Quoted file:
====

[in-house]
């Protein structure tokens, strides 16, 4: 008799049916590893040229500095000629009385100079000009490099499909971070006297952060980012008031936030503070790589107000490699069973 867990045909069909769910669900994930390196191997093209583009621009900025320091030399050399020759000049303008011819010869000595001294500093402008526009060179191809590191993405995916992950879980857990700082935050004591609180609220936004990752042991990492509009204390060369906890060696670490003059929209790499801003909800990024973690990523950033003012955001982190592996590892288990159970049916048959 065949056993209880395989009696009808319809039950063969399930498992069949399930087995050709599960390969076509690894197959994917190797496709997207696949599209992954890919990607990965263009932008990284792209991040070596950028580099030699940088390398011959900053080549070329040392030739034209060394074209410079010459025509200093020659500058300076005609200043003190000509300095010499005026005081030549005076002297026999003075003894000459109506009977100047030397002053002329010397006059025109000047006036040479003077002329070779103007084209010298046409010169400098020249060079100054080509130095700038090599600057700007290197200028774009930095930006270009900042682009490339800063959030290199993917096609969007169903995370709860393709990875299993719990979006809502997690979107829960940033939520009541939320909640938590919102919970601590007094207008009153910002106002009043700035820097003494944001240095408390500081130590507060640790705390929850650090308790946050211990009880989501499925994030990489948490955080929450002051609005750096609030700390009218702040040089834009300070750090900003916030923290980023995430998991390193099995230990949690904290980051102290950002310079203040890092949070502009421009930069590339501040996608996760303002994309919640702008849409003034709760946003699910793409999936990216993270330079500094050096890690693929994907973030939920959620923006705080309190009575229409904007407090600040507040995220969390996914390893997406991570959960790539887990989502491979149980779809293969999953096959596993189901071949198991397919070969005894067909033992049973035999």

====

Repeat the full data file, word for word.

[in-house]
């Protein structure tokens, strides 16, 4: 008799049916590893040229500095000629009385100079000009490099499909971070006297952060980012008031936030503070790589107000490699069973 867990045909069909769910669900994930390196191997093209583009621009900025320091030399050399020759000049303008011819010869000595001294500093402008526009060179191809590191993405995916992950879980857990700082935050004591609180609220936004990752042991990492509009204390060369906890060696670490003059929209790499801003909800990024973690990523950033003012955001982190592996590892288990159970049916048959 065949056993209880395989009696009808319809039950063969399930498992069949399930087995050709599960390969076509690894197959994917190797496709997207696949599209992954890919990607990965263009932008990284792209991040070596950028580099030699940088390398011959900053080549070329040392030739034209060394074209410079010459025509200093020659500058300076005609200043003190000509300095010499005026005081030549005076002297026999003075003894000459109506009977100047030397002053002329010397006059025109000047006036040479003077002329070779103007084209010298046409010169400098020249060079100054080509130095700038090599600057700007290197200028774009930095930006270009900042682009490339800063959030290199993917096609969007169903995370709860393709990875299993719990979006809502997690979107829960940033939520009541939320909640938590919102919970601590007094207008009153910002106002009043700035820097003494944001240095408390500081130590507060640790705390929850650090308790946050211990009880989501499925994030990489948490955080929450002051609005750096609030700390009218702040040089834009300070750090900003916030923290980023995430998991390193099995230990949690904290980051102290950002310079203040890092949070502009421009930069590339501040996608996760303002994309919640702008849409003034709760946003699910793409999936990216993270330079500094050096890690693929994907973030939920959620923006705080309190009575229409904007407090600040507040995220969390996914390893997406991570959960790539887990989502491979149980779809293969999953096959596993189901071949198991397919070969005894067909033992049973035999």